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The Wikipedia Article on Soyuz MS-04 says:

It is the first of the Soyuz MS series to rendezvous with the Station in approximately 6 hours, instead of the 2 day orbital rendezvous used for the previous launches.

I have several ideas (like optimal launch window or more delta-V due to only two crew members at launch, which means more flexibility for orbital maneuvers), but I am not sure at all.

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On one of the Russian web sites there is an interview with Rafail Murtazin, deputy head of ballistics department of the Energia corporation, who is described as the developer of the expedited rendezvous scheme. In brief, they have achieved this as follows (I apologize for possibly incorrect terms, please feel free to edit).

Firstly, the ISS orbit is adjusted in advance to ensure that on the launch date the phase angle between the two crafts is within 30-35 degrees.

Secondly, Soyuz makes its first orbit transfer on the very first orbit, using theoretical orbit parameters computed before launch. This is in contrast with the two-day rendezvous scheme, where they measure actual orbital parameters before the transfer, which takes them two extra orbits.

At the bottom of the interview page is a link to the presentation on the topic (PowerPoint, in Russian) Murtazin gave at a conference at the Bauman State Technical University in 2013; it has all sorts of diagrams showing in detail the entire launch and rendezvous process.

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  • $\begingroup$ As I understand it, 30 degrees is the optimal phase angle, and 35 degrees is the width of the range of the angles. So the range is approximately from 12.5 to 47.5 degrees. $\endgroup$ – Litho Jun 7 '17 at 8:46
  • $\begingroup$ I don't see that in the presentation, and that seems too wide a range for comfort (safety). On page 8 they show two schemes: 5-orbit with the starting angle of 35° and 4-orbit with the starting angle of 33°. On page 16 they suggest an improved, 3-orbit scheme with the 20° starting phase angle given a launcher that can ensure better accuracy. $\endgroup$ – mustaccio Jun 7 '17 at 11:15
  • $\begingroup$ I took this from the interview, not from the presentation. "Фазовый диапазон включает в себя все допустимые начальные фазовые углы. [...] У 5-витковой схемы этот диапазон составляет порядка 35 градусов.": "Phase range includes all the acceptable starting phase angles. For the 5-orbit scheme, this range is about 35 degrees." And later he says that even in the case of unforseen course correction of the ISS due to space debris avoidance, proper planning would get it within the range, which is "not zero at all, but ±15 degrees". $\endgroup$ – Litho Jun 7 '17 at 12:04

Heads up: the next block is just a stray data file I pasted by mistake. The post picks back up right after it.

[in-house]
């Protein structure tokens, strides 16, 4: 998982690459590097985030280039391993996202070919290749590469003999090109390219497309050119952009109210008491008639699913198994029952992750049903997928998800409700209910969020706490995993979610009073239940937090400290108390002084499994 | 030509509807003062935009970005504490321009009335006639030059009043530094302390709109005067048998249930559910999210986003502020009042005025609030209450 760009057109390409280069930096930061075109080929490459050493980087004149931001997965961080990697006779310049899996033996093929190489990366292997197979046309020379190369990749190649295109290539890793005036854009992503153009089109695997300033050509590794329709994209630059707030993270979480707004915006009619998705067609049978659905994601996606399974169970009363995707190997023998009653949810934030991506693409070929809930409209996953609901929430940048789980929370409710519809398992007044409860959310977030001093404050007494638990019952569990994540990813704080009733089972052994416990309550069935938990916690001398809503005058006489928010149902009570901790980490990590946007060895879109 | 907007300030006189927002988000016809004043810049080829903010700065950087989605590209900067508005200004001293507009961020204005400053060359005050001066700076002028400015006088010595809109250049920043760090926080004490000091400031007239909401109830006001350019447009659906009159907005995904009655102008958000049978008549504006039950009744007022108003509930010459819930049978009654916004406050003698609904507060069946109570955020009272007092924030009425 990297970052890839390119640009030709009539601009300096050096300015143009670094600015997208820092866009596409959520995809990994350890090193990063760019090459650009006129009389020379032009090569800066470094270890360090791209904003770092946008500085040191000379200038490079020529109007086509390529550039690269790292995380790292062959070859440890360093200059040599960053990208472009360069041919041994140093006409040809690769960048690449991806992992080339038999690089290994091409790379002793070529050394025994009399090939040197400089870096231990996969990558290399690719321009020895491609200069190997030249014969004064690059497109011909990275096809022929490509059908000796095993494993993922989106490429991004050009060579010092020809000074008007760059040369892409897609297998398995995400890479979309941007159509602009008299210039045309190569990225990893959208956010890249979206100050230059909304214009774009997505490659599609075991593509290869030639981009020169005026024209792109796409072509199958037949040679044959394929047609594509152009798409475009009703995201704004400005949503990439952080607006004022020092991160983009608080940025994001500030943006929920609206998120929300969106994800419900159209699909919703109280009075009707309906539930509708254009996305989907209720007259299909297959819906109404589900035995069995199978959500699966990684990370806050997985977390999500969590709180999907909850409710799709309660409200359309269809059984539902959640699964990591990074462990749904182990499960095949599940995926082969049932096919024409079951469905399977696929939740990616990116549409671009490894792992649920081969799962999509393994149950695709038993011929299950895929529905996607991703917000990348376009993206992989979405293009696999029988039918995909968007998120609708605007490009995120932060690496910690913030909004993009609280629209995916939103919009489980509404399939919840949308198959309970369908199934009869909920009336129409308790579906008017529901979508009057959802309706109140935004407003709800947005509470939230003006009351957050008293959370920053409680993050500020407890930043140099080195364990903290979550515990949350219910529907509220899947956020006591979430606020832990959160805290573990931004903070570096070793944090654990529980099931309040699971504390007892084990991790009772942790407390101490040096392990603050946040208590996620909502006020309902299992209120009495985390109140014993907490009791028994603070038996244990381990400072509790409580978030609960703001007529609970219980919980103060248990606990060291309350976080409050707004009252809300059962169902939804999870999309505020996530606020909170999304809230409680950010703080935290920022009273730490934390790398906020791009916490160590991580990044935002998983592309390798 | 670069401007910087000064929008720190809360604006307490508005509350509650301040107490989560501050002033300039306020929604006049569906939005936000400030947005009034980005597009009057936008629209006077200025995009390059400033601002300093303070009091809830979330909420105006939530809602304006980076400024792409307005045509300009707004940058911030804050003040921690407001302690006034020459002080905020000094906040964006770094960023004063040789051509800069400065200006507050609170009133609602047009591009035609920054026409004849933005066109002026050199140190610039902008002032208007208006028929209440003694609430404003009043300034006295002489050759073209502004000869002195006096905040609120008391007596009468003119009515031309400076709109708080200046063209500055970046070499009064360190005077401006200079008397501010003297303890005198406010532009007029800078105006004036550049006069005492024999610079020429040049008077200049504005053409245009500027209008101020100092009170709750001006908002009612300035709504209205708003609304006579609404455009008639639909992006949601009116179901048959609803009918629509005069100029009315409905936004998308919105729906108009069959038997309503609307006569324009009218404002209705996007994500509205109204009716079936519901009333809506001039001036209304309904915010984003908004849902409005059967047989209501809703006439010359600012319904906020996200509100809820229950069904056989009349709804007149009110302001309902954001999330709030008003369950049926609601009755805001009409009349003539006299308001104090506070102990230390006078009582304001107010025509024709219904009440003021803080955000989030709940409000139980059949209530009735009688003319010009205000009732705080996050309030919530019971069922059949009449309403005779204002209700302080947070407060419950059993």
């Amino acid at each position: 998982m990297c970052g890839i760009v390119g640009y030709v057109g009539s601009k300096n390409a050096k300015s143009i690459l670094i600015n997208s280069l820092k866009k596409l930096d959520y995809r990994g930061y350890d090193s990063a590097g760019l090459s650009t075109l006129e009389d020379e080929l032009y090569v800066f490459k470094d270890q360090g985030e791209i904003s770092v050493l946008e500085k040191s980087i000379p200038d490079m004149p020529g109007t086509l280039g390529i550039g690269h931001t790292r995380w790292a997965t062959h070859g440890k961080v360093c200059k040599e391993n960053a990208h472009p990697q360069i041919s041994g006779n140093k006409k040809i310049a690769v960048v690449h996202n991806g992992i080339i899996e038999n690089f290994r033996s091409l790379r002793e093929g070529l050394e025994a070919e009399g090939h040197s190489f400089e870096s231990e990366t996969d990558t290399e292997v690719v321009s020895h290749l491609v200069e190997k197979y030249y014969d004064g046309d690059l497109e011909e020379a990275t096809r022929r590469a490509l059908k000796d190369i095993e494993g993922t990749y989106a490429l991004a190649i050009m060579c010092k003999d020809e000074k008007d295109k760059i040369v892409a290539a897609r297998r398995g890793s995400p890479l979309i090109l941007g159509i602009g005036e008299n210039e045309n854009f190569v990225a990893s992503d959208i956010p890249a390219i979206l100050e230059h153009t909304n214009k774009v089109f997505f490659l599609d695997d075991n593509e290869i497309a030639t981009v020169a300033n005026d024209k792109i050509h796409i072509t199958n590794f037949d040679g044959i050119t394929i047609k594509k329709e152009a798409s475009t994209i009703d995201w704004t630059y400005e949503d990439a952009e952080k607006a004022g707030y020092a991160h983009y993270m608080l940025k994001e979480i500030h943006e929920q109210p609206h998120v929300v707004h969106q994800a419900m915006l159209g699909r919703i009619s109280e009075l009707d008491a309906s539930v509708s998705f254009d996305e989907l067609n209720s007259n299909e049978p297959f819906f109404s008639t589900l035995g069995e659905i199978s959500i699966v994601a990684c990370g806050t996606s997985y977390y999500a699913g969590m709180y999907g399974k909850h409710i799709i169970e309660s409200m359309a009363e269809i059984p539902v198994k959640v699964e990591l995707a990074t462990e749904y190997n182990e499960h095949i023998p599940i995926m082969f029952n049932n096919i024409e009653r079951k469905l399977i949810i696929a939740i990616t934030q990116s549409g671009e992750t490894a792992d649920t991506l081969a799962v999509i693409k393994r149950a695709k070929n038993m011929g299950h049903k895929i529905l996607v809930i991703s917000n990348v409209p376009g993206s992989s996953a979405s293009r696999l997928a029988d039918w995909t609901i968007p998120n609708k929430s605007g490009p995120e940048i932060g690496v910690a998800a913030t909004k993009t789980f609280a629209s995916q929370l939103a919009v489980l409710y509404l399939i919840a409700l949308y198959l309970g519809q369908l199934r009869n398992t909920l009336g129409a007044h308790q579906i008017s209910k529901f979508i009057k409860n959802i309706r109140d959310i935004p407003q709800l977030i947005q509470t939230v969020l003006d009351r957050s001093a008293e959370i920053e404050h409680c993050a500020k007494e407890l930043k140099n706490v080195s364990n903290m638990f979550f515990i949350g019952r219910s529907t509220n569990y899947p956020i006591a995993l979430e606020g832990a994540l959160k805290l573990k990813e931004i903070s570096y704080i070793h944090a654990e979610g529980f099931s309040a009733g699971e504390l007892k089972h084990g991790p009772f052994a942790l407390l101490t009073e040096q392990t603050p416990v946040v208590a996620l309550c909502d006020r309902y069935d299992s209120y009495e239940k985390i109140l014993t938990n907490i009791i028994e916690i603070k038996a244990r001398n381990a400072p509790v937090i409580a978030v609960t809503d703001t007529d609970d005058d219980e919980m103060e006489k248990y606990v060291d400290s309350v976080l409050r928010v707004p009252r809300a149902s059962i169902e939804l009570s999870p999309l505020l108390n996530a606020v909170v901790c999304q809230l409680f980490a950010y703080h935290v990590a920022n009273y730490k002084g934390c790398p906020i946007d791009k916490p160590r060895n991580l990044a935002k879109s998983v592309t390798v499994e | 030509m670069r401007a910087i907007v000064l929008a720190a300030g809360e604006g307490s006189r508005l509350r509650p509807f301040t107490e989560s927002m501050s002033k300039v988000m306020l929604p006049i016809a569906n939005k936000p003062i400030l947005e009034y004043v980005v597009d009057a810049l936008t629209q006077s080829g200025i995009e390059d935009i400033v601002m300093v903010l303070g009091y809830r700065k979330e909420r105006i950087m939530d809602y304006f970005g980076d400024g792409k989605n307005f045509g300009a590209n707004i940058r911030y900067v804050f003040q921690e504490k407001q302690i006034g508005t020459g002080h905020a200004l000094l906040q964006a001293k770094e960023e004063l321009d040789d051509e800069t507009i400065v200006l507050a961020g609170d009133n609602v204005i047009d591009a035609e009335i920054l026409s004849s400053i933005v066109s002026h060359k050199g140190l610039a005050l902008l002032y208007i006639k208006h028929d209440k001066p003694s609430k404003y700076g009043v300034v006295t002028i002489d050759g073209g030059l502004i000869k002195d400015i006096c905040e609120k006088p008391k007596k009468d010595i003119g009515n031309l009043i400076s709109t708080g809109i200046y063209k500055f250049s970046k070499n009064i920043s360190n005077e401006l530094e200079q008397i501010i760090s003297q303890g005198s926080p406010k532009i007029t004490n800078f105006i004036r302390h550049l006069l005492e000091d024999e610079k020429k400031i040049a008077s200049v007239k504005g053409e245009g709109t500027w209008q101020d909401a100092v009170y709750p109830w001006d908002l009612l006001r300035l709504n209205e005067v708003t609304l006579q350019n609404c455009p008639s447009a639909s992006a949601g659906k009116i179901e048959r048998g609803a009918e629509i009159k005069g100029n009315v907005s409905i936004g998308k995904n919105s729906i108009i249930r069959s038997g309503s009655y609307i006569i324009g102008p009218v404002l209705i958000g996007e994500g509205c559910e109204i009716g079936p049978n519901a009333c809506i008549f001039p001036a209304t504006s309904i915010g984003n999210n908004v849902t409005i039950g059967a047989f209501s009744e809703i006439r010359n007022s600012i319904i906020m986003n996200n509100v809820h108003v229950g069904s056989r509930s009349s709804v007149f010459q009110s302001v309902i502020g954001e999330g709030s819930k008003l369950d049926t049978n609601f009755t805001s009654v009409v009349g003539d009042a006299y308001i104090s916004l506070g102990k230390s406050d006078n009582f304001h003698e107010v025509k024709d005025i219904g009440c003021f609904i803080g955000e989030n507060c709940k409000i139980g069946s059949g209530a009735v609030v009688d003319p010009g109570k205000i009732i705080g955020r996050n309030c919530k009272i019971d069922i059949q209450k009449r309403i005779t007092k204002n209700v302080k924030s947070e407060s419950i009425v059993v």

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    $\begingroup$ About the presentation: it seems to me that they use ΔΦ to denote both the starting angle AND the phase range. The graph on page 10 seems to show how ΔV for course correction depends on the starting angle, denoted as ΔΦ on the x-axis. But ΔΦ_5 and ΔΦ_4 are used to show the ranges where ΔV is within the nominal, and these ranges are 35 and 33 degrees wide. $\endgroup$ – Litho Jun 7 '17 at 12:13
  • $\begingroup$ I'm wondering when/if direct launch to rendezvous - less than an hour or two inside Soyuz - will become a thing. It should be possible in theory. It may have been done in KSP already, but you don't get a quick save slot in real life. $\endgroup$ – John Dvorak Jun 8 '17 at 12:21
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Russia has been using expedited rendezvous since 2012 with the uncrewed Progress and since 2013 with the crewed Soyuz. Expedited rendezvous is a huge bonus for a crewed vehicle. This is particularly the case with the Soyuz capsule, which is a bit cramped when it carries two people and very cramped when it carries three.

The newest revision of the Soyuz fell back to the longer two day rendezvous because there is very little margin for error in the expedited rendezvous. Roscosmos needed to make sure that there wasn't a misfeature hiding amongst the many upgrades made to the Soyuz. The first Soyuz MS flight was planned as a two day rendezvous to allow time for on-orbit checkout. The second flight experienced some difficulties. The third flight used a two day rendezvous for safety. Everything went well (very well) with that flight, giving Roscosmos confidence that they could go back to using an expedited rendezvous for the fourth flight of the Soyuz MS.

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    $\begingroup$ This answers why (and does so quite well), but not how. What's done differently in the expedited rendezvous and standard rendezvous? $\endgroup$ – Carl Kevinson Jun 6 '17 at 13:36
  • $\begingroup$ @CarlKevinson I'm guessing fewer, but more aggressive Hohmann transfer burns to the ISS. That would explain why if there was some error in the burn it would take longer for ISS rendezvous. $\endgroup$ – Jake Blocker Jun 6 '17 at 16:31
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    $\begingroup$ They probably do not use Hohmann transfers given that they need to perform both an inclination change and an apogee change. Hohmann transfers only work between coplanar circular orbits. $\endgroup$ – ChrisR Jun 6 '17 at 16:57
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    $\begingroup$ During the Shuttle Program, Hohmann transfers were rarely (if ever) used. High energy transfer orbits were used, largely because, during manned missions, time is a more important consideration than prop conservation... $\endgroup$ – Digger Jun 6 '17 at 18:31

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